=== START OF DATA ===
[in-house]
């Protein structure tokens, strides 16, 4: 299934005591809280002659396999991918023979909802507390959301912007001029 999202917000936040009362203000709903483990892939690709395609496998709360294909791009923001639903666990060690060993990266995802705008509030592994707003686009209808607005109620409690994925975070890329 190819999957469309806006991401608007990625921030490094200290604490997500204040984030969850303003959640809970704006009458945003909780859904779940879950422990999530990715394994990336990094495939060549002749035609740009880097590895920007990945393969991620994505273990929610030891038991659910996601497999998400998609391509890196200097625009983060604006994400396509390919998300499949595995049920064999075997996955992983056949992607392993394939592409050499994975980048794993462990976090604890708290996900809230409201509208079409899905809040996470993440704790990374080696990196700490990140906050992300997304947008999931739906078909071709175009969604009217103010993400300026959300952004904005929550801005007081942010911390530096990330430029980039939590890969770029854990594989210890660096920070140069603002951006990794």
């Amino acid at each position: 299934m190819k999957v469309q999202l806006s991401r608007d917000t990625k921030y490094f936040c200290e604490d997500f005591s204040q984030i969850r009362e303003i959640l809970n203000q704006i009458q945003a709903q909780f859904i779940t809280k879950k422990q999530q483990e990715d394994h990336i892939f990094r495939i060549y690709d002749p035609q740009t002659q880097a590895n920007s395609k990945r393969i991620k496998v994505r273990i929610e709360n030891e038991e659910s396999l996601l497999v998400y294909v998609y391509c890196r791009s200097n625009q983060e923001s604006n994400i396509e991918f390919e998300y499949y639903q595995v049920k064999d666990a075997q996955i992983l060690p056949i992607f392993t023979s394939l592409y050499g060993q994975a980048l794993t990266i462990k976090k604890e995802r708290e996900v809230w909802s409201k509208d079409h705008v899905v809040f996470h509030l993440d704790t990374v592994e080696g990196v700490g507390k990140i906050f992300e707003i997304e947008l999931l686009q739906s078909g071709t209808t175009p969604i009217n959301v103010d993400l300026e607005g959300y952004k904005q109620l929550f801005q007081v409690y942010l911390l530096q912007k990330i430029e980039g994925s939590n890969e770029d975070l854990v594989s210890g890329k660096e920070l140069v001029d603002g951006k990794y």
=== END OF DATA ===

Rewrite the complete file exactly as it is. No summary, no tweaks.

[in-house]
């Protein structure tokens, strides 16, 4: 299934005591809280002659396999991918023979909802507390959301912007001029 999202917000936040009362203000709903483990892939690709395609496998709360294909791009923001639903666990060690060993990266995802705008509030592994707003686009209808607005109620409690994925975070890329 190819999957469309806006991401608007990625921030490094200290604490997500204040984030969850303003959640809970704006009458945003909780859904779940879950422990999530990715394994990336990094495939060549002749035609740009880097590895920007990945393969991620994505273990929610030891038991659910996601497999998400998609391509890196200097625009983060604006994400396509390919998300499949595995049920064999075997996955992983056949992607392993394939592409050499994975980048794993462990976090604890708290996900809230409201509208079409899905809040996470993440704790990374080696990196700490990140906050992300997304947008999931739906078909071709175009969604009217103010993400300026959300952004904005929550801005007081942010911390530096990330430029980039939590890969770029854990594989210890660096920070140069603002951006990794």
């Amino acid at each position: 299934m190819k999957v469309q999202l806006s991401r608007d917000t990625k921030y490094f936040c200290e604490d997500f005591s204040q984030i969850r009362e303003i959640l809970n203000q704006i009458q945003a709903q909780f859904i779940t809280k879950k422990q999530q483990e990715d394994h990336i892939f990094r495939i060549y690709d002749p035609q740009t002659q880097a590895n920007s395609k990945r393969i991620k496998v994505r273990i929610e709360n030891e038991e659910s396999l996601l497999v998400y294909v998609y391509c890196r791009s200097n625009q983060e923001s604006n994400i396509e991918f390919e998300y499949y639903q595995v049920k064999d666990a075997q996955i992983l060690p056949i992607f392993t023979s394939l592409y050499g060993q994975a980048l794993t990266i462990k976090k604890e995802r708290e996900v809230w909802s409201k509208d079409h705008v899905v809040f996470h509030l993440d704790t990374v592994e080696g990196v700490g507390k990140i906050f992300e707003i997304e947008l999931l686009q739906s078909g071709t209808t175009p969604i009217n959301v103010d993400l300026e607005g959300y952004k904005q109620l929550f801005q007081v409690y942010l911390l530096q912007k990330i430029e980039g994925s939590n890969e770029d975070l854990v594989s210890g890329k660096e920070l140069v001029d603002g951006k990794y």